I'll do my best to explain this in more detail tomorrow.
I'll do my best to explain this in more detail tomorrow.
Glasgow - Questions & Answers (29/01/19)
Here's the first set of Question and Answers on the Glasgow City Council equal pay settlement.
Equal Pay Update – 2019
1. When will my offer come out?
• Once the Central Administration Committee approves the deal. council finance and administrative staff will process the pay data of each claimant to produce
a settlement offer. Due to the number of claims and complexity of the pay system, this is likely to take several weeks, so offers are unlikely to be Issued
before June 2019.
2. How was my offer worked out?
Your offer is worked out based on:
i. The post(s) you have held with the council
ii. The length of time in each post
iii. The number of hours worked in the post,
iv. Subject to a maximum 5 years back from the date of your claim(s)
3. How will I know what my offer ls worth, is its full value and If less how much less?
• If the council makes you an offer, you will receive detailed legal advice explaining the offer. The settlement is based on legal analysis by the claimant side lawyers, with each element of the deal being measured against possible outcomes in tribunal.
• The agreement reached is a realistic estimate of what each claimant would have received in court.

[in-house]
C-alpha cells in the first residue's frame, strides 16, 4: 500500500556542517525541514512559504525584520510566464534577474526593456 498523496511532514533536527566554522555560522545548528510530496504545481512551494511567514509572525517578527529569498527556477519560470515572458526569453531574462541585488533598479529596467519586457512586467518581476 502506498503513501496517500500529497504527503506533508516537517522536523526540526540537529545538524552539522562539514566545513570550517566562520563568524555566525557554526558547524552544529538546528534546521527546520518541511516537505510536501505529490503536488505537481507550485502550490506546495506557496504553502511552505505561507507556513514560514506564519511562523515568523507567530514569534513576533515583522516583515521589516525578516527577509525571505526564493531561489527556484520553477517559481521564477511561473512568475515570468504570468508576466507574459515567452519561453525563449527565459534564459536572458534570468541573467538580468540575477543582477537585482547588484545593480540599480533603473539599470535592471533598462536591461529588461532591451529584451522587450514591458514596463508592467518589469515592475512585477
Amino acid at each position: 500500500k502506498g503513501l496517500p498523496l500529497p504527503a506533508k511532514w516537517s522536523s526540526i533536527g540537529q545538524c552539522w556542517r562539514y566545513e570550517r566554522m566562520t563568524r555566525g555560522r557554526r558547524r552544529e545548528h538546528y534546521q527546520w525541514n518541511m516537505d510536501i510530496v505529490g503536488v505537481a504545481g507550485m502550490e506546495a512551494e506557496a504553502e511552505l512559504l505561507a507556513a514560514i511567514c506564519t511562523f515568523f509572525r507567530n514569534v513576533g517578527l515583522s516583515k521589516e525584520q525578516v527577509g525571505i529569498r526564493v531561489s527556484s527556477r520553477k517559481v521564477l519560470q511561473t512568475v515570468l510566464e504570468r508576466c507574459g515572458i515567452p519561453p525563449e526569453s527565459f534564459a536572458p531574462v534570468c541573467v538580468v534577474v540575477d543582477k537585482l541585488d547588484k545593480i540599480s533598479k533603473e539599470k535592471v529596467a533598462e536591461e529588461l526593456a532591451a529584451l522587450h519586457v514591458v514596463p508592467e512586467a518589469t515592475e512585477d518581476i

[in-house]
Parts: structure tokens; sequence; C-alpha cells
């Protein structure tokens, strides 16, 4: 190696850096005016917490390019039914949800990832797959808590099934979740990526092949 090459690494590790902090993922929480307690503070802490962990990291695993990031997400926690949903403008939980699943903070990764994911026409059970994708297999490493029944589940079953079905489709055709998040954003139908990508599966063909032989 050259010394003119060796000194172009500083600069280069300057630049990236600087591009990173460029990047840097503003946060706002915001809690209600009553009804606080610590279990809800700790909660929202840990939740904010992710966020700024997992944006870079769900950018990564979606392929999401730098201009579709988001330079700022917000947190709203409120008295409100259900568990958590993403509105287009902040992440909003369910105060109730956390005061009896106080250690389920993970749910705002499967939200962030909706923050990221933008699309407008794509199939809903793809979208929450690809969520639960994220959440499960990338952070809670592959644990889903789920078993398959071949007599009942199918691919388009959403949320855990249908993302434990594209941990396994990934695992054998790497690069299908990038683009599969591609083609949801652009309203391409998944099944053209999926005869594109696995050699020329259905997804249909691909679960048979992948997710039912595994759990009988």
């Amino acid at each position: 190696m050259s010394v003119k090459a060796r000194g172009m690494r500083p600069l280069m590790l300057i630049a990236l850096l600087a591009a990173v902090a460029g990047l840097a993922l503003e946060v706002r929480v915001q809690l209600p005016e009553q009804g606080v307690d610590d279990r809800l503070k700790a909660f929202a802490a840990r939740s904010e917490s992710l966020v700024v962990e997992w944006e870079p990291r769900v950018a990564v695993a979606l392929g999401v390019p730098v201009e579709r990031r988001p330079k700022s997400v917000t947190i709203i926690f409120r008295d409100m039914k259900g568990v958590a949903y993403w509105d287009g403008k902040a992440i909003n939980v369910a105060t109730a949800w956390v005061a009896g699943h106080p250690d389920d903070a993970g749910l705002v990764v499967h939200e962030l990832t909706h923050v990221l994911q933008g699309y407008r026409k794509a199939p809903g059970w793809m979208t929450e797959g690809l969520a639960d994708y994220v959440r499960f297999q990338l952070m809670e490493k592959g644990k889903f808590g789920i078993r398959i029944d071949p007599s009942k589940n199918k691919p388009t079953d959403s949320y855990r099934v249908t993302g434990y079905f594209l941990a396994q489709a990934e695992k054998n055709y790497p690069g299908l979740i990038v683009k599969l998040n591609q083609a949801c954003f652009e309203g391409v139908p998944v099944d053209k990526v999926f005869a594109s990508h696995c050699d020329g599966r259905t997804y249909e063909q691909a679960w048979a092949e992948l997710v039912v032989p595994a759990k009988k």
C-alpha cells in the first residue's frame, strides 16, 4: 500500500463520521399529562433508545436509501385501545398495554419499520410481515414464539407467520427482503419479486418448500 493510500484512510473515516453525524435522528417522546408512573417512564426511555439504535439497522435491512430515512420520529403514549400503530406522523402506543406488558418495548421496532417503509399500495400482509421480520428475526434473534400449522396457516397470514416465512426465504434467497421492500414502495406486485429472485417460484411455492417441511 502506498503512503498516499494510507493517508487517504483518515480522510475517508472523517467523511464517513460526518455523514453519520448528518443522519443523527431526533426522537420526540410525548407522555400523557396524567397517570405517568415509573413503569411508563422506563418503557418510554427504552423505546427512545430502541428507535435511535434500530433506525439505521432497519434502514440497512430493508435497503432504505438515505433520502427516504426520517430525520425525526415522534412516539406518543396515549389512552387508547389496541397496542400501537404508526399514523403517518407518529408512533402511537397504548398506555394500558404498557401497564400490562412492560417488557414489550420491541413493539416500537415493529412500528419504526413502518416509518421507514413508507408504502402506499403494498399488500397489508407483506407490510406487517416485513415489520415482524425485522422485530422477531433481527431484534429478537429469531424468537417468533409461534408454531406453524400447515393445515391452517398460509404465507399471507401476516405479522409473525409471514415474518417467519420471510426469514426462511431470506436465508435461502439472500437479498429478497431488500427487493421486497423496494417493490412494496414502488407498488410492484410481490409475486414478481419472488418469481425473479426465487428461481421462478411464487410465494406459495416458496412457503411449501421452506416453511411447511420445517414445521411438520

4. Will I get to know my comparator?
• The settlement does not use Individual comparators as ii was too difficult to Identify an appropriate comparator. Instead calculations are based on grade.
5. Do I need to advise the tax office?
• No, the council Is in contact with HMRC and will agree an amount in respect of all liabilities for lax and national insurance.
6. What will my tax liability be?
• The lax liability will be agreed between the council and HMRC
7. How long will it take for the money to be paid?
• It is likely that payments will be made by July 2019.
8. Will this affect my benefits?
• Depending of the amount or compensation, your social security benefits may be affected. You should seek advice from a welfare rights advice service via Glasgow Advice and Information Network (GAIN)
9. This settlement only covers one period; how will the next settlement be calculated?
• The current settlement preserves all of your rights for the period after settlement until the introduction of a new pay and grading scheme.
• When the outcomes of the new job evaluation are known, probably in 2021, we will engage with the council's representatives to settle the remaining period.
10. Can I refuse this offer and what happens if I do?
• The offer Is considered a reasonable settlement of your claim and is being recommended by all off the claimants' representatives.
• The offer is made on the basis that the claimants' representatives will stop representing those who refuse to accept our recommendation.
• It would then be open to you to continue with your claim in the Employment Tribunal at your own risk and expense.
11. Are male claimants Included?
• Men in female dominated roles and men who held roles that can rely on female dominated roles are included. Men In roles that are part of the male dominated comparator roles will not be included as their claims did not have a reasonable chance of success. Morton Fraser will be writing out soon to claimants who are not included with a detailed explanation.
Unison has kindly done the work involved in putting this document together after consulting with the other Claimant organisations - so thanks to Unison for their efforts on this occasion.
If readers have any suggestions to make, send these to me or to your own representative organisation